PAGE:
Shine v. Shine
802 F.2d 583 (1986)

  • Marguerite and Louis were getting a divorce.
  • Although the divorce was granted in Virginia, where Louis lived, Marguerite had gotten a DC Court to grant her $250 a month in alimony payments in a totally separate action.
    • The Virginia divorce decree specifically said that there were no property issues to be resolved.
  • Three years went by and Louis hadn't paid a dime of the alimony. Marguerite sued in New Hampshire (where she now lived) to get the money.
  • The Trial Court ordered Louis to pay $12k in back-alimony.
  • In response, Louis declared bankruptcy.
  • In order to stop Louis from weaseling out of his debts, Marguerite filed a complaint in Federal Bankruptcy Court to have the support obligation declared nondischargeable under 11 U.S.C. 523(a)(5).
    • 523(a)(5) excepted from discharge any debt "to a spouse, former spouse, or child of the debtor, for alimony to, maintenance for, or support of such spouse or child, in connection with a separation agreement, divorce decree, or property settlement agreement."
  • The Bankruptcy Court found for Louis. Marguerite appealed to the Federal District Court.
    • The Bankruptcy Court found that the debt was not dischargeable because it "relates to the oral separation agreement between the parties."
    • However, on reconsideration, they changed their mind and found that the debt was dischargeable because it was not created by a "separation agreement which itself embodies an agreed arrangement between the parties for the obligation to make support payments."
      • Basically, the Court was saying that the separate judgment Marguerite had from the DC Court wasn't part of the divorce settlement and so was not covered by 523(a)(5).
  • The District Court reversed. Louis appealed.
    • The Appellate Court found that the debt was not dischargeable because "to allow the defendant's debt to be discharged would be contrary to Congressional intent and public policy."
  • The Appellate Court affirmed and found that the alimony payments were not dischargeable.
    • The Appellate Court looked to precedent and found that some courts found the debt dischargeable and used different reasoning:
      • Some have looked primarily to the plain language of the Statute.
      • Some have been guided by the general rule that exceptions to discharge in bankruptcy should be narrowly construed against the creditor and in favor of the bankrupt.
      • Others have found in the legislative history of 523(a)(5) an intent that Congress meant to exclude from protection support debts not specifically originating in a formal separation agreement or divorce decree.
    • The Court looked to case law and found that other courts found the debt not dischargeable and used different reasoning:
      • Some courts relied upon the legislative history of 523(a)(5), finding a basic intent upon the part of Congress to except spousal and child support debts from discharge and no specific intent to exclude from that protection support debts arising outside of divorce or formal separation.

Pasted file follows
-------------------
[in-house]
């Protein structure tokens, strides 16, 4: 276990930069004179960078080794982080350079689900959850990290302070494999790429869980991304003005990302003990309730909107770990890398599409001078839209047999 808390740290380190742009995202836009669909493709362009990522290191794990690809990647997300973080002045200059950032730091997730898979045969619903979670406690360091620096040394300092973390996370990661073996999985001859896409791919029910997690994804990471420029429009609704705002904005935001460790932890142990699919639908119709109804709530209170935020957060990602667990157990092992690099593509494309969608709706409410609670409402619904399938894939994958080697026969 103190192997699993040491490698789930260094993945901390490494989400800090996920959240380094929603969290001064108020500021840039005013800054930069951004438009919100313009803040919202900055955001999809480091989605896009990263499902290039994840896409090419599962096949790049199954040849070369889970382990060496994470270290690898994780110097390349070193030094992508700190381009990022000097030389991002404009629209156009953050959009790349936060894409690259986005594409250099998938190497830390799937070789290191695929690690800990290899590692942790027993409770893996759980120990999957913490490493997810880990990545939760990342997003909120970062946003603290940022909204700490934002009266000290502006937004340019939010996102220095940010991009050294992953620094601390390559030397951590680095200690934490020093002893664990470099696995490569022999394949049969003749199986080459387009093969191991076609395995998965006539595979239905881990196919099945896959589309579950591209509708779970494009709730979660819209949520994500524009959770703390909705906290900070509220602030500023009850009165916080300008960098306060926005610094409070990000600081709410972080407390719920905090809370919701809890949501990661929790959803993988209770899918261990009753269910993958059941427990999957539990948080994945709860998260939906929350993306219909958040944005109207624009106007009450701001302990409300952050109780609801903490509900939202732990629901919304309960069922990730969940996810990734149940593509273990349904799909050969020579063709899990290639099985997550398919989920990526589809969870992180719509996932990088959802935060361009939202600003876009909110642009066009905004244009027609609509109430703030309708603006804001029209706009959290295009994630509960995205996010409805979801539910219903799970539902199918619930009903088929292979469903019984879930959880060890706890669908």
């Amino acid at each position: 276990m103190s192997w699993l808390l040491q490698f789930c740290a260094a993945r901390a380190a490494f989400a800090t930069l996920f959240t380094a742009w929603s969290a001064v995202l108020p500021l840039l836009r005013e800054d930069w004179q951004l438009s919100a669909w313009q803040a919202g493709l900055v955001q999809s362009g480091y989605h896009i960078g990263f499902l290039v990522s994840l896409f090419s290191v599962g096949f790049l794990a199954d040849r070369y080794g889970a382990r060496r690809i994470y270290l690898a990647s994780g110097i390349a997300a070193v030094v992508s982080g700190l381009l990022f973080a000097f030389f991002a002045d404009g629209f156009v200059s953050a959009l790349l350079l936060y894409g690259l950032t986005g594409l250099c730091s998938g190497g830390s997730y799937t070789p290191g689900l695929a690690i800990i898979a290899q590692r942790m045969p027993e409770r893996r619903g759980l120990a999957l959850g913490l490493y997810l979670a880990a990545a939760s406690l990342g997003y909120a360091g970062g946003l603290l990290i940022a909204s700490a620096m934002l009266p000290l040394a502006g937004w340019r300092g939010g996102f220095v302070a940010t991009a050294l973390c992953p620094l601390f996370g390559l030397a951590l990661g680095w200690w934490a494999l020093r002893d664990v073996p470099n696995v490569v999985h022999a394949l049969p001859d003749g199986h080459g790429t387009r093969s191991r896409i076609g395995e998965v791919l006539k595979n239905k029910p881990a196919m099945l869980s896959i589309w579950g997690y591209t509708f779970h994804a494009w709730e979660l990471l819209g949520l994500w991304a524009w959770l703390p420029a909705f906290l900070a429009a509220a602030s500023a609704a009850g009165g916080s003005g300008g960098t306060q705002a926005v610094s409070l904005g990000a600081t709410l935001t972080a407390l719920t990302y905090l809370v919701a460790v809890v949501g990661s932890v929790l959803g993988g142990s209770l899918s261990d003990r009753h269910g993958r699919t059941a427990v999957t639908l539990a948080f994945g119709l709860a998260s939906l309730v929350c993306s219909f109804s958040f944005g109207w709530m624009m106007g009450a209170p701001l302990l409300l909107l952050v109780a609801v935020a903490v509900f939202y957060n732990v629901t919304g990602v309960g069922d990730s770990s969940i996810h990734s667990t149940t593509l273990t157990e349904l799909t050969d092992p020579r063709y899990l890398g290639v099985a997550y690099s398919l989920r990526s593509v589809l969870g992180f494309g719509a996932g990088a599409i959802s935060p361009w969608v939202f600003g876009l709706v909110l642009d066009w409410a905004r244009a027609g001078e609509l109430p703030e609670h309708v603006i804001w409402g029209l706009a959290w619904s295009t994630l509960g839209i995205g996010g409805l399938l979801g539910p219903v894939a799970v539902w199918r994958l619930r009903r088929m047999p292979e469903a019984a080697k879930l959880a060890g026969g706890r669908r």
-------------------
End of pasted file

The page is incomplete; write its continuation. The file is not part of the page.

• Other courts have found the requisite "connection" in a variety of circumstances in which the obligation derived from a source other than the main divorce decree or separation agreement.
    • The Court looked to the case law about the 1903 Amendments to 17 of the 1898 Bankruptcy Act. In those cases, the court had traditionally found that it was the substance rather than the formal designation of the payments that determined if they counted as alimony or not.
      • That would imply that it didn't matter that Marguerite had a separate agreement, it should still count as 'alimony'.
      • The original 1898 Act had no exception for spouses. The US Supreme Court then proclaimed that spousal support was 'a duty not a debt' and so was nondischargeable. Then Congress came back in 1903 and added that exception to the Statute.
    • The Court then looked at the 1978 Amendments and found that it was intended to broaden the spousal exception. That would imply that Marguerite's claim was nondischargeable.
    • The Court looked to the legislative history and found that the final wording of 523(a)(5) was a combination of words of the House and Senate versions and if narrowly construed would convey a meaning not intended by either chamber.
      • Basically, if the Court construed the plain language of the Statute, it would reverse a long standing precedent and leave Marguerite out of luck, and that was contrary to public policy.
        • There was no evidence in the legislative history to imply that Congress intended to reverse a long standing precedent.
      • It is possible that there was a drafting error between the different versions of the bill. The Court felt that if there was a drafting error then the plain language of the Statute shouldn't be taken literally.
        • Is it really the court's job to fix drafting errors and determine what Congress intended? Even if the end result in unjust, shouldn't the court rule according to the law and let Congress fix their own mistakes?
          • Compare to Smith v. United States (508 U.S. 223 (1993)), in which the court came to the opposite conclusion and enforced the unjust decision.